Bird Population Monitoring

The Bird Population Monitoring (BPM) programme (scheme) is an international programme that targets common bird species. The main aim of this scheme is to monitor trends in the population of bird species thought to be common in our areas. “Common species” are species that are widespread over a variety of habitats. They are usually ignored in many conservation drives, which usually target the threatened or endangered species or protected and designated areas. This scheme is running in Africa, Botswana and Uganda being the pioneer countries and more countries continue to join the scheme.

In Uganda, the scheme, coordinated by NatureUganda, has been running since 2009, with counts done twice a year in January and July, using line transect method. Transects are approximately 2km long divided into ten sections, each measuring 200m for easier estimation of the 2km. Counts are done by volunteers who are mainly interested birders and researchers ranging from staff and members of NatureUganda, to ranger-guides from Uganda wildlife Authority (UWA) and bird guides as well as local guides from the community. The data obtained is fed into the International Common Birds Monitoring Database. This data can be used by the African Wild Birds Indicator and the Global Wild Birds Indicator Schemes to inform regional and global conservation actions for the protection birds.

Birds as indicators

Birds occur in nearly all habitats, often reflect trends in other animals and plants, and are sensitive to environmental change. Their populations can faithfully reflect wider-scale changes in nature and biodiversity, and thus be used to report upon sustainability of lifestyles. Indicators based upon common bird populations can communicate vital information on habitat changes, driven by both direct anthropogenic habitat loss and modification, and indirect effects, including the impact of climate change.

Environmental degradation of this kind may have profound consequences for the lives of people by reducing natural resources and the ecosystem services upon which they depend. Importantly, birds, and particularly those species that are common and widespread, have a real connection with people and their lives.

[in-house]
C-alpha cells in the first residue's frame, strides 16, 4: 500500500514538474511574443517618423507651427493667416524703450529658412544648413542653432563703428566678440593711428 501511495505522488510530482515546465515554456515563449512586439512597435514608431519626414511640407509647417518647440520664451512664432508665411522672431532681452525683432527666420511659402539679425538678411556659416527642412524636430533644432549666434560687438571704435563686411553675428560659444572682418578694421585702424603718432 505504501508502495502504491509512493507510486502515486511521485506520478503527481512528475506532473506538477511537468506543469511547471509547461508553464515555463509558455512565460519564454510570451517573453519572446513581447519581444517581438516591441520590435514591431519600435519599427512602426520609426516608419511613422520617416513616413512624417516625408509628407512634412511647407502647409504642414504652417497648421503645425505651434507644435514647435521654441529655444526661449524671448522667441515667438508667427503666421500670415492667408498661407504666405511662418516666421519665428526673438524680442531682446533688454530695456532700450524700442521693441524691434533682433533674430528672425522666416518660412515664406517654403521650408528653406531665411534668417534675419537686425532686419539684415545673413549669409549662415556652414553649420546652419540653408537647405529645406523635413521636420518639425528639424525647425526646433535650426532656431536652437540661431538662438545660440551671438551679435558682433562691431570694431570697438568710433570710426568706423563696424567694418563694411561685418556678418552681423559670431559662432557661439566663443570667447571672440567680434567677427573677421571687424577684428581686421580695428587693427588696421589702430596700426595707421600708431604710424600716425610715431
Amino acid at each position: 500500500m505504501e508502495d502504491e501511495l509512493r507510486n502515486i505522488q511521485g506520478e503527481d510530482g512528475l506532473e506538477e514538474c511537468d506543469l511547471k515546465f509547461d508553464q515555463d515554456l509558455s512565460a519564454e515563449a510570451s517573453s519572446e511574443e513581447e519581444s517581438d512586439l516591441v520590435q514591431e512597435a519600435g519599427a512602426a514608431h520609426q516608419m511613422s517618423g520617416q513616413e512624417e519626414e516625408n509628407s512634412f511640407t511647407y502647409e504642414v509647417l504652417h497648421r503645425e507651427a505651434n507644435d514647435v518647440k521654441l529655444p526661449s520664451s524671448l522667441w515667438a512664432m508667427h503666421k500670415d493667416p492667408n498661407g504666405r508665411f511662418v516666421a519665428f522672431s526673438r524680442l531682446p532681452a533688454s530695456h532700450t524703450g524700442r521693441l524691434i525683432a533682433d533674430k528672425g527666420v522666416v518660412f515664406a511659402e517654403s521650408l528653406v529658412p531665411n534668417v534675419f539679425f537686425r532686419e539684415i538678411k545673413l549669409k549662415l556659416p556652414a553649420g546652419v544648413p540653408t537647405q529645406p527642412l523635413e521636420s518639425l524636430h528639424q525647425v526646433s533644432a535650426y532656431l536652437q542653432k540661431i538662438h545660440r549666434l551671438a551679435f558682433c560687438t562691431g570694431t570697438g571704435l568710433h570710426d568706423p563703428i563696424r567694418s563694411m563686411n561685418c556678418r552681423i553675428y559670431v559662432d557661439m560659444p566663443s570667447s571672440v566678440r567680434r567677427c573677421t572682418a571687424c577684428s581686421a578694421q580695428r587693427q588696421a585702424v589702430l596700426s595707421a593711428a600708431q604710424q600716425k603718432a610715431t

Common bird indicators are especially useful in showing change in the overall condition of ecosystems, which is difficult and expensive to measure directly. More so, we may be facing declines of common bird populations without our knowledge, yet such declines would indicate a fundamental flaw in the way we treat our environment and thus influence the way we behave.

The value of  Common Birds Monitoring Scheme

  1. The Bird Population Scheme is used to raise awareness of the conservation of birds by using volunteers from communities who continuously monitor common species. We are impressed with the increasing curiosity from the public to know how the birds are counted and for what use during the counts. This gave an opportunity to demystify a thinking of looking at birds as pests.
  2. It is a training opportunity for the young scholars and scientists. We were able to have three interns and 16 community site monitors trained in bird monitoring of which BPM was among. During the activities, we provided training opportunities to beginners for hands on experience. Through using volunteers, we are able to build on good cadres for future monitoring as well as ambassadors for conservation of biodiversity.
  3. It is unique tool as many monitoring programmes focus on rare or threatened species or on specific sites usually protected areas whereas this focuses on common birds that we often take for granted and also unprotected areas that have turned out to be great habitats for the birds.
  4. This scheme can be used to inform policy decisions by the government on the conservation of biodiversity at a national, regional or global level such as through conventions and treaties. Uganda has produced the first State of Uganda birds Report that has had good reception from both the agencies of government and relevant ministries mandated with conservation of biodiversity in Uganda. This is just one example of how the data can be used to inform actions. Already plans are underway to produce the next state of Uganda’s biodiversity to which this scheme will make substantial contribution.


Great appreciation to our volunteers who participate in this scheme whose data guides the conservation bird species nationally, regionally and globally. Greater appreciation to our partners for their financial and technical support rendered during this programme. We thank our partners Uganda Wildlife Authority, National Forestry Authority, and other private sector companies for their support in the scheme.